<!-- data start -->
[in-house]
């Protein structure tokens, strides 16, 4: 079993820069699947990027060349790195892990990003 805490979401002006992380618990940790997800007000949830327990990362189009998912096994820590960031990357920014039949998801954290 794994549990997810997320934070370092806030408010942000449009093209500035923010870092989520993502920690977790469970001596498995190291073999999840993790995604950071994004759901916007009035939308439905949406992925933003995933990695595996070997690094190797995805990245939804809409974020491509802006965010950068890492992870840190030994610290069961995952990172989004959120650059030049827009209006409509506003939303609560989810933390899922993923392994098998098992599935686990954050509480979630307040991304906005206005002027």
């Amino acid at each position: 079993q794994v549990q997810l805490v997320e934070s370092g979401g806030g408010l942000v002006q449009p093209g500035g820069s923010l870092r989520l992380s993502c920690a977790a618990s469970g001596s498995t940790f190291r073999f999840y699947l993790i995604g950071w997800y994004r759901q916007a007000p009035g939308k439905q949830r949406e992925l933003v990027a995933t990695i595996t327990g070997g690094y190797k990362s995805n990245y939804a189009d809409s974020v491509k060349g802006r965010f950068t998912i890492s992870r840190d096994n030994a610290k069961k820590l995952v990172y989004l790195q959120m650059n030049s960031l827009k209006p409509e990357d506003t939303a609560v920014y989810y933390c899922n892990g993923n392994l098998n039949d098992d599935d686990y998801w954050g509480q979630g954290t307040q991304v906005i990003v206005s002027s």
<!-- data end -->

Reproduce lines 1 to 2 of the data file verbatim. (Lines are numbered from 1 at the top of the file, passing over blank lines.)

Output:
[in-house]
């Protein structure tokens, strides 16, 4: 079993820069699947990027060349790195892990990003 805490979401002006992380618990940790997800007000949830327990990362189009998912096994820590960031990357920014039949998801954290 794994549990997810997320934070370092806030408010942000449009093209500035923010870092989520993502920690977790469970001596498995190291073999999840993790995604950071994004759901916007009035939308439905949406992925933003995933990695595996070997690094190797995805990245939804809409974020491509802006965010950068890492992870840190030994610290069961995952990172989004959120650059030049827009209006409509506003939303609560989810933390899922993923392994098998098992599935686990954050509480979630307040991304906005206005002027």